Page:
i do my thing and you do your thing.
i am not in this world to live up to your expectations,
and you are not in this world to live up to mine.
you are you, and i am i,
and if by chance we find each other, it’s beautiful.
if not, it can’t be helped.
that’s the gestalt prayer, a 56-word paragraph summarizing the fundamentals of gestalt psychology.
pretty chilling, right?
- no one’s here to fulfill your expectations
- you might not even meet the people you want to
- the friendship might fail
- you’re free from others’ expectations
- if or when you meet, it’ll be more impressive
- the friendship could work out
the beauty of following the prayer comes from its background. you’re fully realized at the outset and from there you make a conscious choice to be with others. these genuine, sincere interactions emerge from fullness, not need or lack.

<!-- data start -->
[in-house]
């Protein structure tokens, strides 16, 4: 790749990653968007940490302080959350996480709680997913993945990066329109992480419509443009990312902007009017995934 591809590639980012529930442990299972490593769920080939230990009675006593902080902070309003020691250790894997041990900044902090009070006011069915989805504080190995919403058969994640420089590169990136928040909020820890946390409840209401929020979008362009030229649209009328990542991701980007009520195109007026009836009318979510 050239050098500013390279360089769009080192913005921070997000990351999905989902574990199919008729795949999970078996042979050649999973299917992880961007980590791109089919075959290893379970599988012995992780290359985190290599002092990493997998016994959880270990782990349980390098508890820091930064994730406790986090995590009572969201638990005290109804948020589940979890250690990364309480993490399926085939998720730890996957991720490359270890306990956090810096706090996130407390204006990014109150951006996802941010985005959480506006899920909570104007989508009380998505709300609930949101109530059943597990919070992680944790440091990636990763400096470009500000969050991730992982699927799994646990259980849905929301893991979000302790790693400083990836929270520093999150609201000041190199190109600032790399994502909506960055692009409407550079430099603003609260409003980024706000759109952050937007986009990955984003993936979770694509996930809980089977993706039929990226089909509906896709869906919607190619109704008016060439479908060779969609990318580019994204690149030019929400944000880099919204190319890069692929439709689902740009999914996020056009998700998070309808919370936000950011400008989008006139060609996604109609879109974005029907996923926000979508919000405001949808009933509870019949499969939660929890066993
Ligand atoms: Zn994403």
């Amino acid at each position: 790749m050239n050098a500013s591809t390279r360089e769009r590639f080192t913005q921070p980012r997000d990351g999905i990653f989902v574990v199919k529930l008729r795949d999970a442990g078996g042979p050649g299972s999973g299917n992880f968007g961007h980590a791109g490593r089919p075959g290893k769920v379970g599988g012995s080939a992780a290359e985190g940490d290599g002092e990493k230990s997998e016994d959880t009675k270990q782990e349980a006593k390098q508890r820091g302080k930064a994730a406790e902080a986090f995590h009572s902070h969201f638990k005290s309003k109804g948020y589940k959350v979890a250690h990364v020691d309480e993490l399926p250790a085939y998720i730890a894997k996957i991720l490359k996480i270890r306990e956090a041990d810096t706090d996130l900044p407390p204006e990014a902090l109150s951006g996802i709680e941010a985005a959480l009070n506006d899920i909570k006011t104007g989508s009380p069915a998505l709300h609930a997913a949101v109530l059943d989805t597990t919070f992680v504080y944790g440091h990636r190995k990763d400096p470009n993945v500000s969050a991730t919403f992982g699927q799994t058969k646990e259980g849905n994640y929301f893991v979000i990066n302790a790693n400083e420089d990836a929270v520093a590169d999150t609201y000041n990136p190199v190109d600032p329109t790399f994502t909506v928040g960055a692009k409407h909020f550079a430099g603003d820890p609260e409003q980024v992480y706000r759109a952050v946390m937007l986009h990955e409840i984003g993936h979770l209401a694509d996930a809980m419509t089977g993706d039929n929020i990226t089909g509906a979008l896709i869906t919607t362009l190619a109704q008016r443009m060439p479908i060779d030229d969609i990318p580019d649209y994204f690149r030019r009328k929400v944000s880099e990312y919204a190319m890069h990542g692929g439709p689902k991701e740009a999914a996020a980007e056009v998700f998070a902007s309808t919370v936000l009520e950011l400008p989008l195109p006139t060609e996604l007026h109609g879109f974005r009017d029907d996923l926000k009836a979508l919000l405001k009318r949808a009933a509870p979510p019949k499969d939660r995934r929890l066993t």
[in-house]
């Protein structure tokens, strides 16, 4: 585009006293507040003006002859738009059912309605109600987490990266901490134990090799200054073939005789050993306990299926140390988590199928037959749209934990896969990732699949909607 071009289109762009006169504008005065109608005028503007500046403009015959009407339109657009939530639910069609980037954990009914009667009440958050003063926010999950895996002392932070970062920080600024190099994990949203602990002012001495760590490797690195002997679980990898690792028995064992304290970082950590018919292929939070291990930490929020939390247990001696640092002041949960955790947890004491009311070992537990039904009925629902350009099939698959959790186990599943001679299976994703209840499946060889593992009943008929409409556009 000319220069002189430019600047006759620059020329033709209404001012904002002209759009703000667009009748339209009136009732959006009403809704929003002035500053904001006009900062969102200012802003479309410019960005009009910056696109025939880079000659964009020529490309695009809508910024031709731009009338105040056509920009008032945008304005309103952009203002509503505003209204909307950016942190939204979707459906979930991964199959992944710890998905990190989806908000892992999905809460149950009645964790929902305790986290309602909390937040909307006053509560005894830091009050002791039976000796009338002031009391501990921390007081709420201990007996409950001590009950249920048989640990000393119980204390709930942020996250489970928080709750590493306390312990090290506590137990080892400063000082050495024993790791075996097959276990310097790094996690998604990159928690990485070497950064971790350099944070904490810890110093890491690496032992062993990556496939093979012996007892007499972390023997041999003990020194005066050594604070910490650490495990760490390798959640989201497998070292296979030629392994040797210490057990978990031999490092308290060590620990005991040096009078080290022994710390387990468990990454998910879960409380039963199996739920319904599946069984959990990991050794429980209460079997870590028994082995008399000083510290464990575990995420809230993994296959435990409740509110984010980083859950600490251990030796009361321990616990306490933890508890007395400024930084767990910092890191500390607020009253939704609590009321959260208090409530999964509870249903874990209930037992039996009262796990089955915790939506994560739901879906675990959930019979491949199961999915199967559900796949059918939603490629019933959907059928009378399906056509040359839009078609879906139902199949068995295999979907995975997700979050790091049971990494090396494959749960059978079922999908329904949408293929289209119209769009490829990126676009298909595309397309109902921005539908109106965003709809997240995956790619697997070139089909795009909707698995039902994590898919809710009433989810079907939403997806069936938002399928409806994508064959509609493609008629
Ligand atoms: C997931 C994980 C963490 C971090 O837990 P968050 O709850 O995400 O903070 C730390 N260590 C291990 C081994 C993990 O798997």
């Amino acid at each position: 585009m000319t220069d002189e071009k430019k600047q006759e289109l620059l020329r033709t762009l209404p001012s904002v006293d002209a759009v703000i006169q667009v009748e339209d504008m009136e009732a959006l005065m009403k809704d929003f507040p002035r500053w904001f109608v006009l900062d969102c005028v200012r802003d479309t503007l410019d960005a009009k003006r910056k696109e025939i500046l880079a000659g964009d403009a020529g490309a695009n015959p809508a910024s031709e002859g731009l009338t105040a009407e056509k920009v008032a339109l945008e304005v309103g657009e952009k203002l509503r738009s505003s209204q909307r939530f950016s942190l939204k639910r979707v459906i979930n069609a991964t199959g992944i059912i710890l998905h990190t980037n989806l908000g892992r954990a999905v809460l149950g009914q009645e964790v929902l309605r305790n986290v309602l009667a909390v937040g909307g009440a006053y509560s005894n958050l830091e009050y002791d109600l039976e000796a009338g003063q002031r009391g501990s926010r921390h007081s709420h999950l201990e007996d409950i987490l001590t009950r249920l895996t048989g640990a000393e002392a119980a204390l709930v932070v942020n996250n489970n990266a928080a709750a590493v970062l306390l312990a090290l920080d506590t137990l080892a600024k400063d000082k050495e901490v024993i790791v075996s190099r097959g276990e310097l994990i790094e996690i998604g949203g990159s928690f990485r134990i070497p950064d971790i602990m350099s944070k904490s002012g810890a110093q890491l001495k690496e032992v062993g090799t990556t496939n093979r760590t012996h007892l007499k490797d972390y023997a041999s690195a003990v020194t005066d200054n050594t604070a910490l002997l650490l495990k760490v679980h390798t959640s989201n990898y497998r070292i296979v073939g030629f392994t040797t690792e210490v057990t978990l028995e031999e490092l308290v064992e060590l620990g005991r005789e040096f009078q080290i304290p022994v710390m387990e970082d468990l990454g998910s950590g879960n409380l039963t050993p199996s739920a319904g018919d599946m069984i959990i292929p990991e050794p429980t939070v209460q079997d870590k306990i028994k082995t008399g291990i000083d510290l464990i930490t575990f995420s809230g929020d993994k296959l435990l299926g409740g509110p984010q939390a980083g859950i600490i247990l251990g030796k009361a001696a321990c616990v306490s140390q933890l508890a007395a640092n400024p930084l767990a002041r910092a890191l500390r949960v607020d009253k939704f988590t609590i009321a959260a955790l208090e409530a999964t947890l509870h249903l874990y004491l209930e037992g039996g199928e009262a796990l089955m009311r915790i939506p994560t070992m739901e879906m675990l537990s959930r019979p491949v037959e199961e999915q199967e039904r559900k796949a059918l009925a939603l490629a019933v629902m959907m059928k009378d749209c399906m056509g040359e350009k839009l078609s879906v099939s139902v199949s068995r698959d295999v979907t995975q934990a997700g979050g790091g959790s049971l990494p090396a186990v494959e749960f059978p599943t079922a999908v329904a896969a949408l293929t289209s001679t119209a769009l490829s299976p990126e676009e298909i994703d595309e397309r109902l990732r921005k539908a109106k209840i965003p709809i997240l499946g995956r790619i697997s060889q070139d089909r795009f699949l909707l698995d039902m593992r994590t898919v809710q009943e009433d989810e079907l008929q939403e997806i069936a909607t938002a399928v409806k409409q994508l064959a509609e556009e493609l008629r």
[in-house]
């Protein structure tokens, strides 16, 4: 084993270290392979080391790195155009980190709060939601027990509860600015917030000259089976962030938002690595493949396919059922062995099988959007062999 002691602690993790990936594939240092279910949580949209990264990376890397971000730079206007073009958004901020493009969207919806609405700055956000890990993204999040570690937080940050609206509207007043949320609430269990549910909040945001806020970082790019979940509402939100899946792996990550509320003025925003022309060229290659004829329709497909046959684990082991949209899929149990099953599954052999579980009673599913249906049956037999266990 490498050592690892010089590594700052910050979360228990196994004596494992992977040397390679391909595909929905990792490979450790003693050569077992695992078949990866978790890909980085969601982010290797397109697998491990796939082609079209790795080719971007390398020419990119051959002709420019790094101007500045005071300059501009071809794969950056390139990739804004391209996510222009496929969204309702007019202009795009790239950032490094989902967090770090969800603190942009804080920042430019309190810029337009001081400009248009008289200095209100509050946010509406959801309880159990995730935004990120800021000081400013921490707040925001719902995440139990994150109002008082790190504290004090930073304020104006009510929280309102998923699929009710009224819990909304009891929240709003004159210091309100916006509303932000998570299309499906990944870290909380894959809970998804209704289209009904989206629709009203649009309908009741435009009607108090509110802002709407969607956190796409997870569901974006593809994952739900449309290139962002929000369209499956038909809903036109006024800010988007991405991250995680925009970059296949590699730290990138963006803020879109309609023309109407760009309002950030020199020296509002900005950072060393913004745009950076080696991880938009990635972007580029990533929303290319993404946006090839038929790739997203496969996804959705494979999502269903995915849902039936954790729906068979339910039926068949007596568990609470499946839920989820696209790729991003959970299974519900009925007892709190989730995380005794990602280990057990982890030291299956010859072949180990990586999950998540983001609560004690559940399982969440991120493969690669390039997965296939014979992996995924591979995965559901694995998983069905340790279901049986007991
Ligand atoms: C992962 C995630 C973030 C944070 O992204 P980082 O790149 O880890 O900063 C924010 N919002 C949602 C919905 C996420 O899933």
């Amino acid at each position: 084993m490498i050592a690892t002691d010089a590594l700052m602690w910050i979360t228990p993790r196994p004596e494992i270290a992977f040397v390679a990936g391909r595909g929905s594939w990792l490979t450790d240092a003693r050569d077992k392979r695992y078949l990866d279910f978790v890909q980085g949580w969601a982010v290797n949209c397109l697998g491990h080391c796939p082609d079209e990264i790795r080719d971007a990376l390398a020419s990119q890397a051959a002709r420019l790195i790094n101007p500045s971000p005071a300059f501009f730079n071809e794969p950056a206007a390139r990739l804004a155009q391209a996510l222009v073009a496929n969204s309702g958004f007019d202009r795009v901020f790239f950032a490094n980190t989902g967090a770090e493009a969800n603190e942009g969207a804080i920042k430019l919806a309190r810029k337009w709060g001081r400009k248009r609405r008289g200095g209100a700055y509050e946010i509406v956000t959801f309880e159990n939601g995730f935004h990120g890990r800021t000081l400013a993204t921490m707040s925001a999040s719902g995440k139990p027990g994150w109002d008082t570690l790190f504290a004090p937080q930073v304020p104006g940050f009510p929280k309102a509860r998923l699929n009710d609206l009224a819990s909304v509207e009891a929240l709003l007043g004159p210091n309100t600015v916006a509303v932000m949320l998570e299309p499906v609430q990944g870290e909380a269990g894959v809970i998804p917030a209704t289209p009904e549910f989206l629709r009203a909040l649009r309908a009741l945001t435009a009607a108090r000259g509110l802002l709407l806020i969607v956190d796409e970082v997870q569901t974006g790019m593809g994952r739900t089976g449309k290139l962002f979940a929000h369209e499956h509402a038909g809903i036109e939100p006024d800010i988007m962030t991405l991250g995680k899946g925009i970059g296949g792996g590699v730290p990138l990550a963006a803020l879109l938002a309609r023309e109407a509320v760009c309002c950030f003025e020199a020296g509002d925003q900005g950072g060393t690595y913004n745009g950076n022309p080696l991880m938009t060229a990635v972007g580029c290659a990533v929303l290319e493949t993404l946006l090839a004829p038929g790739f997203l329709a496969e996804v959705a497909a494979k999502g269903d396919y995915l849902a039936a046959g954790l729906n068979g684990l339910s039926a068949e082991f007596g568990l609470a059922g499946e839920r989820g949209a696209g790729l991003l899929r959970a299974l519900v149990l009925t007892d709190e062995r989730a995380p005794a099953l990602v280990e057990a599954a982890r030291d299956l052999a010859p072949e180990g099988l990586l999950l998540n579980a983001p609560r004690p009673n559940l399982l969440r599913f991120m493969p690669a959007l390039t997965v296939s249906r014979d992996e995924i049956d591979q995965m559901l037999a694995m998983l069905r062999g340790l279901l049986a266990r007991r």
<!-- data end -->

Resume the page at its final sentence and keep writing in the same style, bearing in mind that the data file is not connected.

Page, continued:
remember graphing coordinates in math class? if you think of x and y as time and space and the dots as people, then the graph becomes an example of social interaction. but unlike horrible math, where two points occupying the same space implied a mistake, in this case it’s exciting. or at least a learning experience. but not a binding one. each dot stays in the coordinate, sharing space but retaining its identity.
here are some reminders if this self-autonomy philosophy sounds more devastating than liberating.
- think about your obligations and the “ok, fine,” resignation they provoke. do you want an interaction based on that feeling?
- following your fulfillment shapes you into a more developed person. since like attracts like, you’ll find receptive folks.
- it’s an expansive world-view, where "good" and "bad" alike are held lightly